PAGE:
My uncle said that this year’s pine mushroom market was rather slow. In former years, before pine mushrooms even started to grow, the Chinese businessmen from inland China, both the big and the small, would have rushed here. But this year pine mushrooms had already started to grow, yet only a few businessmen had come, and the price was much lower than that of last year. For the past few years, due to the fact that the transportation has become more and more convenient, the form of pine mushrooms sold changed from being boiled to being frozen to be sent directly to Inland China and abroad. In addition, some people also cut pine mushrooms into pieces, then dried them, and finally sold them as dry pieces. My uncle said that if the county seat was to be sealed off, or even now when the county seat had not been sealed off, it had already been rather troublesome for Tibetans to travel between inland China and Tibetan areas. On their way there were many checkpoints, and when they arrived at inland China, it was not convenient for them to stay in hotels. Usually the hotels would refuse to allow you to register to stay there because you were Tibetan. If the government restricted or stopped cars or people from travelling between cities, it would be a fatal strike against the pine mushroom market.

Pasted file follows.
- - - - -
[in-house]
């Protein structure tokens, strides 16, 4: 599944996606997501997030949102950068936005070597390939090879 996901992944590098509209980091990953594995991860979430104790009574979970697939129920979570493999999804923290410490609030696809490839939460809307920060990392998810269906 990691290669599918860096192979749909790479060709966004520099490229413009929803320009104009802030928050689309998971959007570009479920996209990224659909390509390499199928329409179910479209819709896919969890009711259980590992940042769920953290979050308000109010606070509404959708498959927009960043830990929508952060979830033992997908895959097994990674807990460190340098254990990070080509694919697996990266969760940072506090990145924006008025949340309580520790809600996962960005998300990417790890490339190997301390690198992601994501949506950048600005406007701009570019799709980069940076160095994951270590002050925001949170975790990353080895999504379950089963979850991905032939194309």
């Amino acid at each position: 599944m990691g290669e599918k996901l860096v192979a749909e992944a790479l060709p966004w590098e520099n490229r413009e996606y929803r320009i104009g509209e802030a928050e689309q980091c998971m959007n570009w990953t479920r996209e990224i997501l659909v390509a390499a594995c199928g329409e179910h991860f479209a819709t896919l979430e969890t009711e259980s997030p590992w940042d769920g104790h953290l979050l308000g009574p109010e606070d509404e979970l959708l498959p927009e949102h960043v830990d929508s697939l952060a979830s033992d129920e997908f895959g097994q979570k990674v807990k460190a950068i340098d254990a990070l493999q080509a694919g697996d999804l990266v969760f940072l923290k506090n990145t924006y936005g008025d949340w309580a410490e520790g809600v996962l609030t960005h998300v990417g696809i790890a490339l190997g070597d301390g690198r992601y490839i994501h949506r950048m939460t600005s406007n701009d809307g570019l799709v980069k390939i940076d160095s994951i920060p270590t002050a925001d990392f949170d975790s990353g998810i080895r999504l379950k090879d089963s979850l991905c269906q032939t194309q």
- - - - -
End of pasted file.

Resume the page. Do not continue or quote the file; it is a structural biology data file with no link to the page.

My uncle said with a forced smile, “I originally thought that the Olympics would bring us common people some good luck, but I never expected it would be like this. If the situation continues, it will be impossible for us to do anything. It seems that during the Olympics I can only stay home and watch the Olympics.”

July 26, 2008, Saturday The Olympic Syndrome

In the morning my younger brother got a call from a friend in the same village. A few of his friends had quarreled with the patrol group (known as 110 in China) after drinking, as a result, they were severely beaten and locked up. He called my brother, hoping that he would ask our relatives working at the Public Security Bureau to intercede on their behalf and release them. As soon as my brother told us about it, this immediately caused my father to lecture him. My father said to my brother, “Now it is the special period of the Olympics, you must be very cautious and should not go out as you please. In the event that any incidents happen, then the patrolling group will exaggeratedly label you as somebody who attempts to sabotage the stability of the society during the Olympics, then you will bite off more than you can chew.” My father said that if it were not the special period of the Olympics, these drunkards would have been released earlier on, thus, my brother also had to be cautious.